“But Mary treasured up all these things and pondered them in her heart.” – Luke 2:19Continue Reading...
Archives For Christmas
My son told me that a friend of his said his church was only open on Christmas and Easter. I immediately laughed. My son was a bit perplexed at my reaction and I explained to him that his friend’s church was open all year round but that his classmate probably only went to church on Christmas and Easter.
That family, obviously, is part of the C & E club. Church attendance only warrants going on Christmas and Easter for them. They’re not the only ones in that club. In fact, at my church there is hardly a seat to be found around those holidays whereas on other days I can have a pick of rows of where we want to sit.
The C & E club is a tough crowd. I am sure that as a pastor it is hard to gauge what message is important knowing that you only have the C & E club specifically at those times. How do you reach the people who only think church is important on Christmas and Easter? More importantly why do people, who fail to acknowledge Sunday Sabbath throughout the year, even feel compelled to attend church on the most religious holidays of the year?
Now this post is not about church attendance and conviction. If going to church made a person more spiritual or an award-winning Christian then hallelujah there are millions of saints “in the house”. However, no matter what faith denomination a person attends, I do know one thing – attending church will never guarantee your safe passage to the pearly gates.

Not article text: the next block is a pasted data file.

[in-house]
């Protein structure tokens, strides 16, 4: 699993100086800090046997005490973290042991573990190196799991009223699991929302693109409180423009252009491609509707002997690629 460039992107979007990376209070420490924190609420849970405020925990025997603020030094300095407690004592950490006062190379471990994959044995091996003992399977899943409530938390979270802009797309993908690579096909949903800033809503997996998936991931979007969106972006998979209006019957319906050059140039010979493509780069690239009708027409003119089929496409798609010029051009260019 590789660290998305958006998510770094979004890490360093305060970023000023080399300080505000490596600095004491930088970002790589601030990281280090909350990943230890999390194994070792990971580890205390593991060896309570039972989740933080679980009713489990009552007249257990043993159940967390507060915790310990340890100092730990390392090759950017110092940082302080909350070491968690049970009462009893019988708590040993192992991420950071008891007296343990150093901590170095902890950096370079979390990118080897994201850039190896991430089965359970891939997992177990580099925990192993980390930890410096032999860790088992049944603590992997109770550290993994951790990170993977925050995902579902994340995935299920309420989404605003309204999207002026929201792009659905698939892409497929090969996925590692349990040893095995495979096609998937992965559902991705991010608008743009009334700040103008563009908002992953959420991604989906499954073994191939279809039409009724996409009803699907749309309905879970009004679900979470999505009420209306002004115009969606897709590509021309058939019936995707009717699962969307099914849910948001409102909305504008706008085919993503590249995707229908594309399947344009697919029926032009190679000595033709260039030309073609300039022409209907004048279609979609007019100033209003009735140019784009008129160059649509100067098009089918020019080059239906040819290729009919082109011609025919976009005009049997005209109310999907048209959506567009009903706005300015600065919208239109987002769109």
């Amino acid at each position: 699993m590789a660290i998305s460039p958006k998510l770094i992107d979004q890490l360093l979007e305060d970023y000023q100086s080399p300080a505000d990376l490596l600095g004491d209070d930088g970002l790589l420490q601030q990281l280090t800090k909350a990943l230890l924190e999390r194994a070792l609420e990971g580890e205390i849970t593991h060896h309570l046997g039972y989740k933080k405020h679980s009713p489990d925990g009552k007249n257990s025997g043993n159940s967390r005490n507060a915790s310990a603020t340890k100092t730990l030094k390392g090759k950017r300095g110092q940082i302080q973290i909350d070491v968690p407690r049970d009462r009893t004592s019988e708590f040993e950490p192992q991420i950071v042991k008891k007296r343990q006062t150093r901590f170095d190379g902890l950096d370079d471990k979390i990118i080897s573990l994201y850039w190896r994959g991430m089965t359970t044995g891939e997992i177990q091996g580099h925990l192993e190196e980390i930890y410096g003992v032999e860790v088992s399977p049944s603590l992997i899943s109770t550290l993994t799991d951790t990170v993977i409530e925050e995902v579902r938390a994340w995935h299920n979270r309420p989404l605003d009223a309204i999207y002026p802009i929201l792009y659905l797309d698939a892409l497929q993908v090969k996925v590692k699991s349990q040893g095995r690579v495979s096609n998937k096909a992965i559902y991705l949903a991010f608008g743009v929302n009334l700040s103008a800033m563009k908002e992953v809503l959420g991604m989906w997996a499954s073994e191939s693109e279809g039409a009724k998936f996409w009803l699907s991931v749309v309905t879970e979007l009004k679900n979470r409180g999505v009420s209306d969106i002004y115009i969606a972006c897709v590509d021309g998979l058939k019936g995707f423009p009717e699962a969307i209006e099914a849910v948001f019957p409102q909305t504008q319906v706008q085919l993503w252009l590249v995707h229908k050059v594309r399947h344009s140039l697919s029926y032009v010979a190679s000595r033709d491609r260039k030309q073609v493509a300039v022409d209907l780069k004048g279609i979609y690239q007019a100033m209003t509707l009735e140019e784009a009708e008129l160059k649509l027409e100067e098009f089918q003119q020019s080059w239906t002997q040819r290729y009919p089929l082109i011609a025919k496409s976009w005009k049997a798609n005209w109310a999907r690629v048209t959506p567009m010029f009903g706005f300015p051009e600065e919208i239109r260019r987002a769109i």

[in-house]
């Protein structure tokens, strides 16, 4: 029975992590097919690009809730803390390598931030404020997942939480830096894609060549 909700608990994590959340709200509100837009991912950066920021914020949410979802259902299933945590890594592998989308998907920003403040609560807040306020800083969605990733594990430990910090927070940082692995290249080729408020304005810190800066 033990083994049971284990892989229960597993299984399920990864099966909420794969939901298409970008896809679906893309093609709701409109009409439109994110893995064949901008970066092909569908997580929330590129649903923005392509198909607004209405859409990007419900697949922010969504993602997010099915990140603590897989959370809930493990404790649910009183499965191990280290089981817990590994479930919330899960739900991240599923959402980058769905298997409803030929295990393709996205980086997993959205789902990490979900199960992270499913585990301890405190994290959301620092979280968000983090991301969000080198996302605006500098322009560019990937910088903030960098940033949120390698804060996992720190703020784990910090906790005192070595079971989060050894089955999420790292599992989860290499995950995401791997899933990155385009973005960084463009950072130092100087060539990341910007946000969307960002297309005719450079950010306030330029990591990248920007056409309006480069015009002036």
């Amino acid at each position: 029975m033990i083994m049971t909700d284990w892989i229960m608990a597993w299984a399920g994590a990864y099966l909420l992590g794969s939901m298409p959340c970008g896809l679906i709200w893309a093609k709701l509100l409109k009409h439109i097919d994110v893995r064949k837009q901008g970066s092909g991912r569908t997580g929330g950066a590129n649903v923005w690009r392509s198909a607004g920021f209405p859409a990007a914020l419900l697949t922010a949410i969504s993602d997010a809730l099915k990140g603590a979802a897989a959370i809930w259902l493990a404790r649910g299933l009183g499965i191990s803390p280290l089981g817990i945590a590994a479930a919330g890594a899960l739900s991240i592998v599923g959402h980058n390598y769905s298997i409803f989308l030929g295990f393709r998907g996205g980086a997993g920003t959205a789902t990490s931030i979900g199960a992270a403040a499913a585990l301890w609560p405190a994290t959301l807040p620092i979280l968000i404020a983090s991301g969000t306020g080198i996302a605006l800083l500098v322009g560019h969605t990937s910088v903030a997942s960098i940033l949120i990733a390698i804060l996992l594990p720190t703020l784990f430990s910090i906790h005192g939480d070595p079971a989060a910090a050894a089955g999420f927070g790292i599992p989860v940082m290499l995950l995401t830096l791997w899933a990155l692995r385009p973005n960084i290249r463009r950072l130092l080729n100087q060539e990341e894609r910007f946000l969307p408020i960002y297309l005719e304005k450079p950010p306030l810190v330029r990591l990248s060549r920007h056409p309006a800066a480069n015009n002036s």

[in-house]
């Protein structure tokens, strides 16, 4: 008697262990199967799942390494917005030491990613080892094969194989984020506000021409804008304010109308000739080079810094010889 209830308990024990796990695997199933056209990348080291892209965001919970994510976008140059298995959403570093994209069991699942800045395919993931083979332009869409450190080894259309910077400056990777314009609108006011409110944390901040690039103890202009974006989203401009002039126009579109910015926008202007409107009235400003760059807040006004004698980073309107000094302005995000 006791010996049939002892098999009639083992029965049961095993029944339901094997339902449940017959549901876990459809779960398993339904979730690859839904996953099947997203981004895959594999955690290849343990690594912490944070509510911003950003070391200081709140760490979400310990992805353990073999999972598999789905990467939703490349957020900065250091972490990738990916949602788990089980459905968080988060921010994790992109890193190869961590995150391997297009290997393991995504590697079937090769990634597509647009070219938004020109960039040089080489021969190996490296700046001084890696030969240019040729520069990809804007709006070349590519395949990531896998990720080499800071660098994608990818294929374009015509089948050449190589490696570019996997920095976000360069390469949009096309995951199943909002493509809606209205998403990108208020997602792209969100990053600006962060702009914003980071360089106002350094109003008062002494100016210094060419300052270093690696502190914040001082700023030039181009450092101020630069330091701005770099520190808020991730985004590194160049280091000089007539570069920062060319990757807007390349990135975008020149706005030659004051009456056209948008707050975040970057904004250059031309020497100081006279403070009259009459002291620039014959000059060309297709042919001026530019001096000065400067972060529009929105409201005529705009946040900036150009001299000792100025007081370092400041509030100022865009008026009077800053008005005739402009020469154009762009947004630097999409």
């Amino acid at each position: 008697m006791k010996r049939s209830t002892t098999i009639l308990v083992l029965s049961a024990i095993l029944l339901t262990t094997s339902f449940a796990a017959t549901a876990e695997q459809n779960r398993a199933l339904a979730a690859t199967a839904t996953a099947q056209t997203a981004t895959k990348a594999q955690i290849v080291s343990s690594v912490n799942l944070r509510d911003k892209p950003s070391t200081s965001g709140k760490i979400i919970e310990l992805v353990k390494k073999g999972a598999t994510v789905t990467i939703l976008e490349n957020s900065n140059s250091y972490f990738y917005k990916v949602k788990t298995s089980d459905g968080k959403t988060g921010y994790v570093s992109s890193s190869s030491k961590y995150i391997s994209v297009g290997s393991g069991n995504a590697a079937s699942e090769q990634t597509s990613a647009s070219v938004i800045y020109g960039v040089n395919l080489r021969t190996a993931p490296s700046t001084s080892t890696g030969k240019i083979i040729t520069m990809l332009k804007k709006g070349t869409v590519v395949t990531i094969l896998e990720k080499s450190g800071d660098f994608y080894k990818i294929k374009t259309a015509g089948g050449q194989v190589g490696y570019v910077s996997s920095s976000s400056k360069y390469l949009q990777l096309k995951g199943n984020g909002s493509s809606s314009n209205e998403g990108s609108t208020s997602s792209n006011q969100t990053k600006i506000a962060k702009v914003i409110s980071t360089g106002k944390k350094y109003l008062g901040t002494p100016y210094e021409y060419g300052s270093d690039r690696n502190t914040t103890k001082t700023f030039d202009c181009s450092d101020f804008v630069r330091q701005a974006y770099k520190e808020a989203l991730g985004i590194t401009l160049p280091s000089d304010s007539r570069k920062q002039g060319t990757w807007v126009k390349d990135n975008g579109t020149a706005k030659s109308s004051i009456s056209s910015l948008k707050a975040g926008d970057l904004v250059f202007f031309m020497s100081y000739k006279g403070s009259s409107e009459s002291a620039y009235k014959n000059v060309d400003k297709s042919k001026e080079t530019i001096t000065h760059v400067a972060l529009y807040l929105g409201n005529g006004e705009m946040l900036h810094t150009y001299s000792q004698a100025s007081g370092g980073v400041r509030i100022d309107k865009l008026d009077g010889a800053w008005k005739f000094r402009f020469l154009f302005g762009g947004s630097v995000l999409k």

So I don’t admonish the C & E attendees. I think the fact that they are acknowledging their faith and belief in both the birth and death of Christ, even on just two times of the year, says something about their pursuit for faith and belief. I think my question is more for the church. Why does the church fail to reach these club members to have them pursue a more regular attendance? Does the church soften the message of salvation and the need for Christ specifically on these days or is this the only time that the church truly speaks the message of the cross?
I am not a pastor or even in any kind of church role leadership so I have no idea of the magnitude and responsibility in trying to reach the C & E members or even ministering to the regular attendees. They truly are two different clubs. However, perhaps that’s the crux of this dilemma. The church of Christ was never intended to be a club. The church is an extension of one’s faith in Jesus Christ. It’s not about attending every time the doors open and it’s not about going at just significant times. The church was not built to need club members. It was built so that we would find spiritual refuge among the body of Christ.
There are specifically two times throughout the year that the church celebrates the birth and death of our Savior; Christmas and Easter. The C & E club arrives for the message of salvation and the cross. Maybe the church should stop trying so hard to attract the C & E members with their latest programs or new wave evangelism but instead learn a lesson from the C & E club. After all, scriptures have already shown us that the simplicity of the message of the cross is what always attracts the greatest crowds.